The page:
• Medicaid pays $213 more for an inpatient service, $175 more for a non-inpatient service, and $230 more for prescription drugs in comparison with normal-weight patients.

• Private insurers pay $443 more for an inpatient service, $398 more for a non-inpatient service, and $284 more for prescription drugs in comparison with normal-weight patients.12


Other Statistics Related to Overweight and Obesity

Q: How physically active is the U.S. population?

A: Only 31 percent of U.S. adults report that they engage in regular leisure-time physical activity (defined as either three sessions per week of vigorous physical activity lasting 20 minutes or more, or five sessions per week of light-to- moderate physical activity lasting 30 minutes or more). About 40 percent of adults report no leisure-time physical activity.5

About 35 percent of high school students report that they participate in at least 60 minutes of physical activity on 5 or more days of the week, and only 30 percent of students report that they attend physical education class daily. As children get older, participation in regular physical activity decreases dramatically.13

In contrast to reported activity, when physical activity is measured by a device that detects movement, only about 3–5 percent of adults

obtain 30 minutes of moderate or greater intensity physical activity on at least 5 days per week. Among youth, measured activity provides information on younger children than is available with reports and highlights the decline in activity from childhood to adolescence. For example, 42 percent of children age 6–11 obtain the recommended 60 minutes per day of physical activity, whereas only 8 percent of adolescents achieve this goal.14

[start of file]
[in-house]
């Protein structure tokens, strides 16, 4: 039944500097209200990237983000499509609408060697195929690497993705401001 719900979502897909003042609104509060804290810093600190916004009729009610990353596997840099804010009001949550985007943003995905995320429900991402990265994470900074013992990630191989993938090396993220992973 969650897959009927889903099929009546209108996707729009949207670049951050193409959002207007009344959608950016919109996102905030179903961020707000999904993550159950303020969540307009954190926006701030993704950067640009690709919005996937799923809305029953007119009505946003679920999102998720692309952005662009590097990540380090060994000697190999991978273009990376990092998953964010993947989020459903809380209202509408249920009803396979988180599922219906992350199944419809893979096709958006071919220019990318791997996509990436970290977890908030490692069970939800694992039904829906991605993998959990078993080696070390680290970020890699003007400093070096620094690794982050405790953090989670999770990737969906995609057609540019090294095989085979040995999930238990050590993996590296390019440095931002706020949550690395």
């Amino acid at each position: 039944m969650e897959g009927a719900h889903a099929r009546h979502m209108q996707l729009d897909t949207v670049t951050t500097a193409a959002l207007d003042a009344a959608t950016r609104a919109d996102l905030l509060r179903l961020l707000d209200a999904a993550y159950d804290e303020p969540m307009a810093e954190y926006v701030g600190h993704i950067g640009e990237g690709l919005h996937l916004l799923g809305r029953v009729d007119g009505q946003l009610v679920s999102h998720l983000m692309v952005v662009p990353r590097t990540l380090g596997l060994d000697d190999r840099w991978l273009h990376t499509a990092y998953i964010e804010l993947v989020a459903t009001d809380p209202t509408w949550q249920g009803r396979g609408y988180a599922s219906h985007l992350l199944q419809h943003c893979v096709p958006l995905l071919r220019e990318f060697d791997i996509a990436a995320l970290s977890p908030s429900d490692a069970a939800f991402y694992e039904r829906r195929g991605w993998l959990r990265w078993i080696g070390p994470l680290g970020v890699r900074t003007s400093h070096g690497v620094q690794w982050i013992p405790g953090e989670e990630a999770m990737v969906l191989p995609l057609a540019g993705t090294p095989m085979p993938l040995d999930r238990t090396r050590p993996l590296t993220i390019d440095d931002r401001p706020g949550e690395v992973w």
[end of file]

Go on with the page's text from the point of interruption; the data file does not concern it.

Q: What are the benefits of physical activity?

A: Research suggests that physical activity may reduce the risk of many adverse health conditions, such as coronary heart disease, stroke, some cancers, type 2 diabetes, osteoporosis, and depression. In addition, physical activity can help reduce risk factors for conditions such as high blood pressure and blood cholesterol. Researchers believe that some physical activity is better than none, and additional health benefits can be gained by increasing the frequency, intensity, and duration of physical activity.


1 Clinical Guidelines on the Identification, Evaluation, and Treatment of Overweight and Obesity in Adults. National Heart, Lung, and Blood Institute, National Institutes of Health. September 1998. Available at: http://www.nhlbi. nih.gov/guidelines/obesity/ob_gdlns.htm.

2 Strategic Plan for NIH Obesity Research. U.S. Department of Health and Human Services, National Institutes of Health. August 2004. NIH Publication No. 04–5493.

3 Centers for Disease Control and Prevention. National Health and Nutrition Examination Survey 2003–2006. Available at: http://www.cdc. gov/nchs/nhanes.htm.

4 Flegal, KM, Carroll, MD, Ogden, CL, Curtin, LR. Prevalence and Trends in Obesity Among US Adults, 1999–2008. Journal of the American Medical Association. 2010; 235–241.